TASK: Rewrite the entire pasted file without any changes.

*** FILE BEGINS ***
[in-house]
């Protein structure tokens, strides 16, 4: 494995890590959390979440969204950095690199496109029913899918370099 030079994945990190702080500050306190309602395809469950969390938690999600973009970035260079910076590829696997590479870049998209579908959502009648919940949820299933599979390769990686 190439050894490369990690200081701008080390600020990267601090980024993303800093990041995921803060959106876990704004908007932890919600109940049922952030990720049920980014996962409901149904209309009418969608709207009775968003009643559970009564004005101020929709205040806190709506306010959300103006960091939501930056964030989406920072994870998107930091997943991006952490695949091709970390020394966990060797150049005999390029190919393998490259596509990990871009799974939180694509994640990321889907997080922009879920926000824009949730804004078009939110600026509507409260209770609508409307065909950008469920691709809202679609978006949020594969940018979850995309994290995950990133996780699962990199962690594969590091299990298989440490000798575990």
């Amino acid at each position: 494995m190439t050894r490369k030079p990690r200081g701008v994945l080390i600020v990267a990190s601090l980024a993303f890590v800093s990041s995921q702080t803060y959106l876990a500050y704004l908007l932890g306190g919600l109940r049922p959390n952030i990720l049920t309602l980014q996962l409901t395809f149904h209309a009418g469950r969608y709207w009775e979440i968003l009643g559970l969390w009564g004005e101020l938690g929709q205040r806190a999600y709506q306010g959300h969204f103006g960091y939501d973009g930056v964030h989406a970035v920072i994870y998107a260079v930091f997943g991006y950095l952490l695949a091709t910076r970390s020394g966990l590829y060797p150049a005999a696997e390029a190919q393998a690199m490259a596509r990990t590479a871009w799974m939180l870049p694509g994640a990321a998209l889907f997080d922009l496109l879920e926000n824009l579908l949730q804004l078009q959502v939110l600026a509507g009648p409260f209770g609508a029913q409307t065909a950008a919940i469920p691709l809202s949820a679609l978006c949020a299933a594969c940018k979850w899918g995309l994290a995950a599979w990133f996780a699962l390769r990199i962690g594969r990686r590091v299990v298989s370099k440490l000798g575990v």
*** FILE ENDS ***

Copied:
[in-house]
């Protein structure tokens, strides 16, 4: 494995890590959390979440969204950095690199496109029913899918370099 030079994945990190702080500050306190309602395809469950969390938690999600973009970035260079910076590829696997590479870049998209579908959502009648919940949820299933599979390769990686 190439050894490369990690200081701008080390600020990267601090980024993303800093990041995921803060959106876990704004908007932890919600109940049922952030990720049920980014996962409901149904209309009418969608709207009775968003009643559970009564004005101020929709205040806190709506306010959300103006960091939501930056964030989406920072994870998107930091997943991006952490695949091709970390020394966990060797150049005999390029190919393998490259596509990990871009799974939180694509994640990321889907997080922009879920926000824009949730804004078009939110600026509507409260209770609508409307065909950008469920691709809202679609978006949020594969940018979850995309994290995950990133996780699962990199962690594969590091299990298989440490000798575990």
């Amino acid at each position: 494995m190439t050894r490369k030079p990690r200081g701008v994945l080390i600020v990267a990190s601090l980024a993303f890590v800093s990041s995921q702080t803060y959106l876990a500050y704004l908007l932890g306190g919600l109940r049922p959390n952030i990720l049920t309602l980014q996962l409901t395809f149904h209309a009418g469950r969608y709207w009775e979440i968003l009643g559970l969390w009564g004005e101020l938690g929709q205040r806190a999600y709506q306010g959300h969204f103006g960091y939501d973009g930056v964030h989406a970035v920072i994870y998107a260079v930091f997943g991006y950095l952490l695949a091709t910076r970390s020394g966990l590829y060797p150049a005999a696997e390029a190919q393998a690199m490259a596509r990990t590479a871009w799974m939180l870049p694509g994640a990321a998209l889907f997080d922009l496109l879920e926000n824009l579908l949730q804004l078009q959502v939110l600026a509507g009648p409260f209770g609508a029913q409307t065909a950008a919940i469920p691709l809202s949820a679609l978006c949020a299933a594969c940018k979850w899918g995309l994290a995950a599979w990133f996780a699962l390769r990199i962690g594969r990686r590091v299990v298989s370099k440490l000798g575990v």